The important topic of “Digital Accessibility and Inclusive Design” was discussed during this morning’s Digitalks webinar.
Some ‘accessibility problems’ were identified as:
1. Images – where information is presented visually with no other alternative.
2. Forms – where the same information and functionality provided for sighted persons is not available.
3. Navigation – where the user interface is confusing or unavailable for keyboard or screen reader users.
Case studies were presented where organisations used inaccessible images on their website featuring coupons and sales discounts. The Court ordered that the website be changed to be more accessible. This was because the images (rather than text) could not be seen by the Screen Readers used by visually impaired people.
Similar examples were given where websites with forms were changed because people with disabilities had difficulty completing, reviewing and submitting the forms.
Reasons to improve accessibility include:
1. The spending power of the disabled population is significant – in the UK spending by disabled people was worth $329 billion.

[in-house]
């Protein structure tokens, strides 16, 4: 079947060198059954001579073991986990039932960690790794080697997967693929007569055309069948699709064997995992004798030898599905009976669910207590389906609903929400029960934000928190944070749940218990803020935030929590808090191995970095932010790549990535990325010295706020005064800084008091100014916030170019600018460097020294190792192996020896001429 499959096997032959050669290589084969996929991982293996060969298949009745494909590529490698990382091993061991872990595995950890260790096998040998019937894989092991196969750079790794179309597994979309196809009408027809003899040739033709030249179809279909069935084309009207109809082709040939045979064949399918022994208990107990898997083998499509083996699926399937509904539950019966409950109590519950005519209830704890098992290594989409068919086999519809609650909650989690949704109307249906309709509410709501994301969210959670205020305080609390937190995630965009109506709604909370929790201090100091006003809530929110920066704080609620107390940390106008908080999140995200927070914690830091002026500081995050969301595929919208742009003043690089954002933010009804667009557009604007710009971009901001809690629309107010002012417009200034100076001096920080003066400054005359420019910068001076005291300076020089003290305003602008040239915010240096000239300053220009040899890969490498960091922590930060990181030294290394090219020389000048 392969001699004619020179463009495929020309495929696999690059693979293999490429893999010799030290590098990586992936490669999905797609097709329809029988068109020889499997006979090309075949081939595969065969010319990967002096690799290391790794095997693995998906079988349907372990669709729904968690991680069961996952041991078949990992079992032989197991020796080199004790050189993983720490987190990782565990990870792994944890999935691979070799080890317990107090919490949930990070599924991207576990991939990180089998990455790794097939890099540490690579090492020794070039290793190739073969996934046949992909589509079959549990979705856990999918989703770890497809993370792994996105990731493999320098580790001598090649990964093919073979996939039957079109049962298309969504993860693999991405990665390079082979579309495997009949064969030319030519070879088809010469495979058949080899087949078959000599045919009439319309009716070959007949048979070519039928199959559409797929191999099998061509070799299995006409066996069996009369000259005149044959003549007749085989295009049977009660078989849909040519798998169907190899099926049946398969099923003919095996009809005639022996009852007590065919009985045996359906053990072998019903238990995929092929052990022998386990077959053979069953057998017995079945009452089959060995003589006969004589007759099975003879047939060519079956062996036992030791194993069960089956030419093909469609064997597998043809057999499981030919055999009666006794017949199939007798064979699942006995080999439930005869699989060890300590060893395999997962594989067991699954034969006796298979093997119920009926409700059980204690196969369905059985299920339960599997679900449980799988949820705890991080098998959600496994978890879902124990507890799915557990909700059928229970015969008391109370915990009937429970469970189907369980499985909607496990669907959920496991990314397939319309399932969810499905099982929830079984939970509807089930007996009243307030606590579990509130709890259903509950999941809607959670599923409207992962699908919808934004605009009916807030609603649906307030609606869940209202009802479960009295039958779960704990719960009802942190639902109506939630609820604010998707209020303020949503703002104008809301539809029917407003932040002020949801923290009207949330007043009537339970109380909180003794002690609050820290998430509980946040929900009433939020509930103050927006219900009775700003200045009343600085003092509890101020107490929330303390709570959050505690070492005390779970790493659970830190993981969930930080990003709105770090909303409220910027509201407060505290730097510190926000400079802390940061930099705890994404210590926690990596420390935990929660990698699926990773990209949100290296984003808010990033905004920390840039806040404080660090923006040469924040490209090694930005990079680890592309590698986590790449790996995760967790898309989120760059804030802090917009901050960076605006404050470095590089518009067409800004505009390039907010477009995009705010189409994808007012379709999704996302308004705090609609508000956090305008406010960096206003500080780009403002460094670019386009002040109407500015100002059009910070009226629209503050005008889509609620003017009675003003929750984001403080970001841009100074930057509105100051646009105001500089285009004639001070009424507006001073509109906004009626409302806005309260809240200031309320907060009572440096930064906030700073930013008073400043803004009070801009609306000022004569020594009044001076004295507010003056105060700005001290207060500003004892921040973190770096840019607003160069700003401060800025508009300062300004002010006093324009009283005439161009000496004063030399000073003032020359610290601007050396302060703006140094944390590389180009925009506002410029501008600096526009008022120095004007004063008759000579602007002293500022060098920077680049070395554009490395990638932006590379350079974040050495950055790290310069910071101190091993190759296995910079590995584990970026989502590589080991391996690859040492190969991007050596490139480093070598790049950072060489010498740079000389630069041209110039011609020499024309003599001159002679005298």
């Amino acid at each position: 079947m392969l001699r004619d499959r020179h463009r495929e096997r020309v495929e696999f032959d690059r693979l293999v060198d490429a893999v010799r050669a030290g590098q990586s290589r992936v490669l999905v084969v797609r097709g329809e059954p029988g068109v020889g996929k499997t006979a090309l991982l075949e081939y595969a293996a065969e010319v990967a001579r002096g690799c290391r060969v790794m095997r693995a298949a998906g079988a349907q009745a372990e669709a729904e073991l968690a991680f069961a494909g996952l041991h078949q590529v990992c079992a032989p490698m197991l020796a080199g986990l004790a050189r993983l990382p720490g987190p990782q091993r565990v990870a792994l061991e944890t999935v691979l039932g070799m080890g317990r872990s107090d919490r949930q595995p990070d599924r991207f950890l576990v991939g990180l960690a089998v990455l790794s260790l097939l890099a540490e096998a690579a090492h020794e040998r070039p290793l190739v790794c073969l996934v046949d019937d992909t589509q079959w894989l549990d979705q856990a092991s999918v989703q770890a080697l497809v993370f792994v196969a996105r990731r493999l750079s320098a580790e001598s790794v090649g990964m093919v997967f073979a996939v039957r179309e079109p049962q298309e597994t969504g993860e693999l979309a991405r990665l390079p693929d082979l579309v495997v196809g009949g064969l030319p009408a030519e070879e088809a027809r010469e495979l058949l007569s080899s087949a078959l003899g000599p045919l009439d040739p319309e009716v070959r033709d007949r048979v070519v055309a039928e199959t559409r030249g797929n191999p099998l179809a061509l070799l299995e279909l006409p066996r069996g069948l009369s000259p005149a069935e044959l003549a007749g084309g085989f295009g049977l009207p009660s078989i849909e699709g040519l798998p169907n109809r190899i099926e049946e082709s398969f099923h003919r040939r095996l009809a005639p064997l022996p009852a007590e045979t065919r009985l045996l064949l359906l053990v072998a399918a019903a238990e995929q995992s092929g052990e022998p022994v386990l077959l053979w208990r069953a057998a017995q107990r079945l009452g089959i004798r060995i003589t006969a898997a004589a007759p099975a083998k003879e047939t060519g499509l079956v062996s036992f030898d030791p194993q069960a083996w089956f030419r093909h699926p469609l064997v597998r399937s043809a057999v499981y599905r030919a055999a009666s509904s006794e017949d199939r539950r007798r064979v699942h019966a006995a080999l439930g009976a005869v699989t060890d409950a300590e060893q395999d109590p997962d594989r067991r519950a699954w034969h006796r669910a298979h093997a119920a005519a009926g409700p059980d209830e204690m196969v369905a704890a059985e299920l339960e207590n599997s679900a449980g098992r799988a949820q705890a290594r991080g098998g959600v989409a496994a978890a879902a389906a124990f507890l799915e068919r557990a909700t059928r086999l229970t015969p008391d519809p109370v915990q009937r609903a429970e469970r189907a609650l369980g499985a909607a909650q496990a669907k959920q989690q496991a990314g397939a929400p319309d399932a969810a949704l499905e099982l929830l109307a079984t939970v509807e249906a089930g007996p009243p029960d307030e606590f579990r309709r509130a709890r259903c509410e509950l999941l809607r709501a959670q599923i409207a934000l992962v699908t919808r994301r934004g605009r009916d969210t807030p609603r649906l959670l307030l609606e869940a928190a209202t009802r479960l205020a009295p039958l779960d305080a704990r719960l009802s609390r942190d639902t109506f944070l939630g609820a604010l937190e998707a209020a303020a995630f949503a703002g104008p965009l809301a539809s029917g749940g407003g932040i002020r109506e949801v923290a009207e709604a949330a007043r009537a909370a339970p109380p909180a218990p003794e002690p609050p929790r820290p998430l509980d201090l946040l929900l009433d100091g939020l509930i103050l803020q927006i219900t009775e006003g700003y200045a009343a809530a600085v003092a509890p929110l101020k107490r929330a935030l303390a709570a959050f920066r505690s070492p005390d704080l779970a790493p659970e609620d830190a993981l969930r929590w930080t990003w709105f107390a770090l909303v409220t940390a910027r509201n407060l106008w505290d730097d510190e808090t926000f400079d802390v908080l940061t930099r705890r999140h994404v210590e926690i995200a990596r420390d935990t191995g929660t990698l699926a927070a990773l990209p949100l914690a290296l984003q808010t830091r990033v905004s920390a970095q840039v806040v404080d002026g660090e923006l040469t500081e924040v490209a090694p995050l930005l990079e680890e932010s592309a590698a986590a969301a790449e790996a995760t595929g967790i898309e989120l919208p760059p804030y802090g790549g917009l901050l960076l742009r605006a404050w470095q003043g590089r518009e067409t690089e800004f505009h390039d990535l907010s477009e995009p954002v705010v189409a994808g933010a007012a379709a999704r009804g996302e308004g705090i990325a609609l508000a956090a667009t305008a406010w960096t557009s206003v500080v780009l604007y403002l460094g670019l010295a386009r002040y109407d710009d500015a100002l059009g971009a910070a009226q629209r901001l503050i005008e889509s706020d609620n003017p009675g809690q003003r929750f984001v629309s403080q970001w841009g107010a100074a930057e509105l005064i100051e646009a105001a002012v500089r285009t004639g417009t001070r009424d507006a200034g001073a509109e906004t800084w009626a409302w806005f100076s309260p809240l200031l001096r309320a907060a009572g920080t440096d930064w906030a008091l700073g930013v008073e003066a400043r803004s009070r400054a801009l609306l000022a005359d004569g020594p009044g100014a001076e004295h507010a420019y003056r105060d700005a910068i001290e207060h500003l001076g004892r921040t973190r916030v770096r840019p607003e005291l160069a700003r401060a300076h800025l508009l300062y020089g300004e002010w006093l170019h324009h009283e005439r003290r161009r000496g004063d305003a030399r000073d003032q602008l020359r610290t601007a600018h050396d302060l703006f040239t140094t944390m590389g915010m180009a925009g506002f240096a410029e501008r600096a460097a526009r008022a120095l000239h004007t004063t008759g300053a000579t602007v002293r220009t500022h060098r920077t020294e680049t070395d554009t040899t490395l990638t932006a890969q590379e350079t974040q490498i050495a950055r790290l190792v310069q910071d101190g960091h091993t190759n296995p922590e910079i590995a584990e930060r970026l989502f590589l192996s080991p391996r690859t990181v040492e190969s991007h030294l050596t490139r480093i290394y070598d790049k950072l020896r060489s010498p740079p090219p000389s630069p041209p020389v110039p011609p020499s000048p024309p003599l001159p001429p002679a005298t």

2. Disabled people are the world’s fastest growing minority – due to population growth, medical advances and the ageing process.
3. Accessibility supports Diversity and Inclusion initiatives.
4. Designing for people with permanent disabilities results in designs that benefit everyone.
There was discussion on the types of disability – Permanent, Temporary and Situational. For example:
With regards Sight: Permanent would be blindness, Temporary would be cataracts and Situational would be a distracted driver.
For Touch: Permanent would be losing an arm; Temporary would be an arm injury and Situational would be a new parent holding a child.
For Hearing: Permanent would be deafness; Temporary would be an ear infection and Situational would be working in a noisy environment.
The WebAIM Million project was discussed – this is an annual accessibility analysis of the top 1,000,000 home pages. It was found that 98.1% of home pages had detectable WCAG2 (Web Content Accessibility Guidelines) failures.
In summary it was concluded that everyone (UX designers, developers, content strategists, senior leaders) has a shared responsibility for ensuring that web content is accessible and inclusive for all.
Thanks to the speakers: Andrew Miller and Jeremy Osborn, Aquent